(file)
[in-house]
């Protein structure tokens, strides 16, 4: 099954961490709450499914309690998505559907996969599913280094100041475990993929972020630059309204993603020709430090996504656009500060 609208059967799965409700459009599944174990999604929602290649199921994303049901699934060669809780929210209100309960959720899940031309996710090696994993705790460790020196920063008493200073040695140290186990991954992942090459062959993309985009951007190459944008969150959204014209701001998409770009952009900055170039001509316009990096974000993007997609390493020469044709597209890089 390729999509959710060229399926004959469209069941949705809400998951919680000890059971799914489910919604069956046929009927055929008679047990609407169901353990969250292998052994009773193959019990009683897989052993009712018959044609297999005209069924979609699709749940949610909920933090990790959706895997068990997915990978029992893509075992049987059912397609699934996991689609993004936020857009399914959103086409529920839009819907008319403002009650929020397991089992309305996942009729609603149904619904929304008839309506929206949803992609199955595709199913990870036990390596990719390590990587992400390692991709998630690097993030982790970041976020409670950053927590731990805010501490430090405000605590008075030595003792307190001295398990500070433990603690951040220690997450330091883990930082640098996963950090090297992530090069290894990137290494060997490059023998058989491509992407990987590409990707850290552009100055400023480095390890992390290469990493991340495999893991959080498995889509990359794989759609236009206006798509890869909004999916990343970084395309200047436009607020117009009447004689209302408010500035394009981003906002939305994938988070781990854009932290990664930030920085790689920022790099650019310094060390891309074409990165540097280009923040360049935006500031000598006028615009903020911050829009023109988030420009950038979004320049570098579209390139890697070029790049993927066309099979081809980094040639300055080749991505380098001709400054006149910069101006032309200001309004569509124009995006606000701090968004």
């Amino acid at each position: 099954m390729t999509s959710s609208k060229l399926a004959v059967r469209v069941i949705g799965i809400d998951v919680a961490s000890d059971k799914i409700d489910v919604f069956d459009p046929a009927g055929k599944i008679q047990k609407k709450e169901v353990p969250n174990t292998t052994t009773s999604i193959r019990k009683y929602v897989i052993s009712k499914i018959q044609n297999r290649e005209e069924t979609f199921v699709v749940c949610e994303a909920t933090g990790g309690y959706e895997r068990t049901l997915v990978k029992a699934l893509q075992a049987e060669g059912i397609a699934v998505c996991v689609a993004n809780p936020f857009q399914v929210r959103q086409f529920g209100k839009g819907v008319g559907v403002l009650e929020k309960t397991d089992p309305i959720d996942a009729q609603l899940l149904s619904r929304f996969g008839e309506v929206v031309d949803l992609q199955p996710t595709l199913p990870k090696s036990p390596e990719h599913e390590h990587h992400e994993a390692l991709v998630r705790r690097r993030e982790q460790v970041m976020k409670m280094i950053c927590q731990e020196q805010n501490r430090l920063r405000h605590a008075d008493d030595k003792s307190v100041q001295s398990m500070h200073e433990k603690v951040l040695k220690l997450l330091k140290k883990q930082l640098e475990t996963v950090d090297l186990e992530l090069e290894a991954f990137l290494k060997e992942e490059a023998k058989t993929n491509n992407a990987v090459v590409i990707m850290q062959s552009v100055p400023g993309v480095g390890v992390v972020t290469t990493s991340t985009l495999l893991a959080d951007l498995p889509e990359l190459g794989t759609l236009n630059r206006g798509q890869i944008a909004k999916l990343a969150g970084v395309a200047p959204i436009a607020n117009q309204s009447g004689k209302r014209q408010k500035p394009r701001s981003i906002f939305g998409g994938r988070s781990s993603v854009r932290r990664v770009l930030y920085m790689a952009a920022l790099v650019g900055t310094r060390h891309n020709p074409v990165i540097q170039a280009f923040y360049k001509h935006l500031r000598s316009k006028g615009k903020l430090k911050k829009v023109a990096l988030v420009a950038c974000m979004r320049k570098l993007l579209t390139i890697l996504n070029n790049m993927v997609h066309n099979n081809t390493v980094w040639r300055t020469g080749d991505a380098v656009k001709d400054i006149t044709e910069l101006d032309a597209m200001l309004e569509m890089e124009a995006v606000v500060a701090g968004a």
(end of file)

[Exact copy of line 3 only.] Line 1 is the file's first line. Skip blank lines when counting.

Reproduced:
């Amino acid at each position: 099954m390729t999509s959710s609208k060229l399926a004959v059967r469209v069941i949705g799965i809400d998951v919680a961490s000890d059971k799914i409700d489910v919604f069956d459009p046929a009927g055929k599944i008679q047990k609407k709450e169901v353990p969250n174990t292998t052994t009773s999604i193959r019990k009683y929602v897989i052993s009712k499914i018959q044609n297999r290649e005209e069924t979609f199921v699709v749940c949610e994303a909920t933090g990790g309690y959706e895997r068990t049901l997915v990978k029992a699934l893509q075992a049987e060669g059912i397609a699934v998505c996991v689609a993004n809780p936020f857009q399914v929210r959103q086409f529920g209100k839009g819907v008319g559907v403002l009650e929020k309960t397991d089992p309305i959720d996942a009729q609603l899940l149904s619904r929304f996969g008839e309506v929206v031309d949803l992609q199955p996710t595709l199913p990870k090696s036990p390596e990719h599913e390590h990587h992400e994993a390692l991709v998630r705790r690097r993030e982790q460790v970041m976020k409670m280094i950053c927590q731990e020196q805010n501490r430090l920063r405000h605590a008075d008493d030595k003792s307190v100041q001295s398990m500070h200073e433990k603690v951040l040695k220690l997450l330091k140290k883990q930082l640098e475990t996963v950090d090297l186990e992530l090069e290894a991954f990137l290494k060997e992942e490059a023998k058989t993929n491509n992407a990987v090459v590409i990707m850290q062959s552009v100055p400023g993309v480095g390890v992390v972020t290469t990493s991340t985009l495999l893991a959080d951007l498995p889509e990359l190459g794989t759609l236009n630059r206006g798509q890869i944008a909004k999916l990343a969150g970084v395309a200047p959204i436009a607020n117009q309204s009447g004689k209302r014209q408010k500035p394009r701001s981003i906002f939305g998409g994938r988070s781990s993603v854009r932290r990664v770009l930030y920085m790689a952009a920022l790099v650019g900055t310094r060390h891309n020709p074409v990165i540097q170039a280009f923040y360049k001509h935006l500031r000598s316009k006028g615009k903020l430090k911050k829009v023109a990096l988030v420009a950038c974000m979004r320049k570098l993007l579209t390139i890697l996504n070029n790049m993927v997609h066309n099979n081809t390493v980094w040639r300055t020469g080749d991505a380098v656009k001709d400054i006149t044709e910069l101006d032309a597209m200001l309004e569509m890089e124009a995006v606000v500060a701090g968004a």